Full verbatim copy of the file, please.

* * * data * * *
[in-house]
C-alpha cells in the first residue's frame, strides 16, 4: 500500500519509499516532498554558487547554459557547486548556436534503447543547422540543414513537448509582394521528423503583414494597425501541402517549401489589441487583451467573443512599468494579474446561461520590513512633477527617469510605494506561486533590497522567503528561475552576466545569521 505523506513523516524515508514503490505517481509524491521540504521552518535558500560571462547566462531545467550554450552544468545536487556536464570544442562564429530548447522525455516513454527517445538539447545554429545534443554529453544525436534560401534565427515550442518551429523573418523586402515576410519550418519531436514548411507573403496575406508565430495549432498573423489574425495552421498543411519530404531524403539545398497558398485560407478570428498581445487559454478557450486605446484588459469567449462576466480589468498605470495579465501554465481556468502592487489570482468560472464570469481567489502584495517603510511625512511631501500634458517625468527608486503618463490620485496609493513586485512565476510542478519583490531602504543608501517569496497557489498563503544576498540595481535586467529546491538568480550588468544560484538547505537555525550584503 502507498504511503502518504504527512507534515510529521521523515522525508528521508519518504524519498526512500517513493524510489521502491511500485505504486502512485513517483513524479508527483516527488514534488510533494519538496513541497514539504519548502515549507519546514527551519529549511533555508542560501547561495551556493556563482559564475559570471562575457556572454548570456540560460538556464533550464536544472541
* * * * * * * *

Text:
[in-house]
C-alpha cells in the first residue's frame, strides 16, 4: 500500500519509499516532498554558487547554459557547486548556436534503447543547422540543414513537448509582394521528423503583414494597425501541402517549401489589441487583451467573443512599468494579474446561461520590513512633477527617469510605494506561486533590497522567503528561475552576466545569521 505523506513523516524515508514503490505517481509524491521540504521552518535558500560571462547566462531545467550554450552544468545536487556536464570544442562564429530548447522525455516513454527517445538539447545554429545534443554529453544525436534560401534565427515550442518551429523573418523586402515576410519550418519531436514548411507573403496575406508565430495549432498573423489574425495552421498543411519530404531524403539545398497558398485560407478570428498581445487559454478557450486605446484588459469567449462576466480589468498605470495579465501554465481556468502592487489570482468560472464570469481567489502584495517603510511625512511631501500634458517625468527608486503618463490620485496609493513586485512565476510542478519583490531602504543608501517569496497557489498563503544576498540595481535586467529546491538568480550588468544560484538547505537555525550584503 502507498504511503502518504504527512507534515510529521521523515522525508528521508519518504524519498526512500517513493524510489521502491511500485505504486502512485513517483513524479508527483516527488514534488510533494519538496513541497514539504519548502515549507519546514527551519529549511533555508542560501547561495551556493556563482559564475559570471562575457556572454548570456540560460538556464533550464536544472541